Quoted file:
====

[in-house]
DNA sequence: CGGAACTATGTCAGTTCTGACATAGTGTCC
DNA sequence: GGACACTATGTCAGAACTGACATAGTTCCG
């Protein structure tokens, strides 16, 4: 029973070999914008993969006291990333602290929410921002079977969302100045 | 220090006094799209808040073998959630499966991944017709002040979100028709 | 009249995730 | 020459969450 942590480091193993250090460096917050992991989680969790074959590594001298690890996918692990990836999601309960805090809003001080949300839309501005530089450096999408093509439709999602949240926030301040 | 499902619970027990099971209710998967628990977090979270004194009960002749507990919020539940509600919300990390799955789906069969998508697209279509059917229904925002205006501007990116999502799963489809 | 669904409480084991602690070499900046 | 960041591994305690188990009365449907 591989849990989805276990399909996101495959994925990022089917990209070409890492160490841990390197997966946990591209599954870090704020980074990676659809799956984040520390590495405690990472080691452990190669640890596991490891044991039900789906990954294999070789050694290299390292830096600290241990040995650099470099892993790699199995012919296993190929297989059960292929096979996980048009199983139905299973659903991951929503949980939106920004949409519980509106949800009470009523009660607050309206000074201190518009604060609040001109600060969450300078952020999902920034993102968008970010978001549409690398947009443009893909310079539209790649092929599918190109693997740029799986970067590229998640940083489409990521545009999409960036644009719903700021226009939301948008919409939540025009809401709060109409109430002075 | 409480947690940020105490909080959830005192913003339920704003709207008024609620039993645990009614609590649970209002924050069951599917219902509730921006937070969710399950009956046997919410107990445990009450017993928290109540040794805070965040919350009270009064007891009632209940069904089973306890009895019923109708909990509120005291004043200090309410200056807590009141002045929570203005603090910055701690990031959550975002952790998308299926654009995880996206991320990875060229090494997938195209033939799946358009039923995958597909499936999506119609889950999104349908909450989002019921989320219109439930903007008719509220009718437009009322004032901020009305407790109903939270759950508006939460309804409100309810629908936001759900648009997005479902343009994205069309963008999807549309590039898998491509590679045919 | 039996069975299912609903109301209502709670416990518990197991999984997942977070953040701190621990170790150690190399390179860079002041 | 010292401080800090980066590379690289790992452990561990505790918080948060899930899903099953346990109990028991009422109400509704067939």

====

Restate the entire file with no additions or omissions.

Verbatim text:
[in-house]
DNA sequence: CGGAACTATGTCAGTTCTGACATAGTGTCC
DNA sequence: GGACACTATGTCAGAACTGACATAGTTCCG
């Protein structure tokens, strides 16, 4: 029973070999914008993969006291990333602290929410921002079977969302100045 | 220090006094799209808040073998959630499966991944017709002040979100028709 | 009249995730 | 020459969450 942590480091193993250090460096917050992991989680969790074959590594001298690890996918692990990836999601309960805090809003001080949300839309501005530089450096999408093509439709999602949240926030301040 | 499902619970027990099971209710998967628990977090979270004194009960002749507990919020539940509600919300990390799955789906069969998508697209279509059917229904925002205006501007990116999502799963489809 | 669904409480084991602690070499900046 | 960041591994305690188990009365449907 591989849990989805276990399909996101495959994925990022089917990209070409890492160490841990390197997966946990591209599954870090704020980074990676659809799956984040520390590495405690990472080691452990190669640890596991490891044991039900789906990954294999070789050694290299390292830096600290241990040995650099470099892993790699199995012919296993190929297989059960292929096979996980048009199983139905299973659903991951929503949980939106920004949409519980509106949800009470009523009660607050309206000074201190518009604060609040001109600060969450300078952020999902920034993102968008970010978001549409690398947009443009893909310079539209790649092929599918190109693997740029799986970067590229998640940083489409990521545009999409960036644009719903700021226009939301948008919409939540025009809401709060109409109430002075 | 409480947690940020105490909080959830005192913003339920704003709207008024609620039993645990009614609590649970209002924050069951599917219902509730921006937070969710399950009956046997919410107990445990009450017993928290109540040794805070965040919350009270009064007891009632209940069904089973306890009895019923109708909990509120005291004043200090309410200056807590009141002045929570203005603090910055701690990031959550975002952790998308299926654009995880996206991320990875060229090494997938195209033939799946358009039923995958597909499936999506119609889950999104349908909450989002019921989320219109439930903007008719509220009718437009009322004032901020009305407790109903939270759950508006939460309804409100309810629908936001759900648009997005479902343009994205069309963008999807549309590039898998491509590679045919 | 039996069975299912609903109301209502709670416990518990197991999984997942977070953040701190621990170790150690190399390179860079002041 | 010292401080800090980066590379690289790992452990561990505790918080948060899930899903099953346990109990028991009422109400509704067939």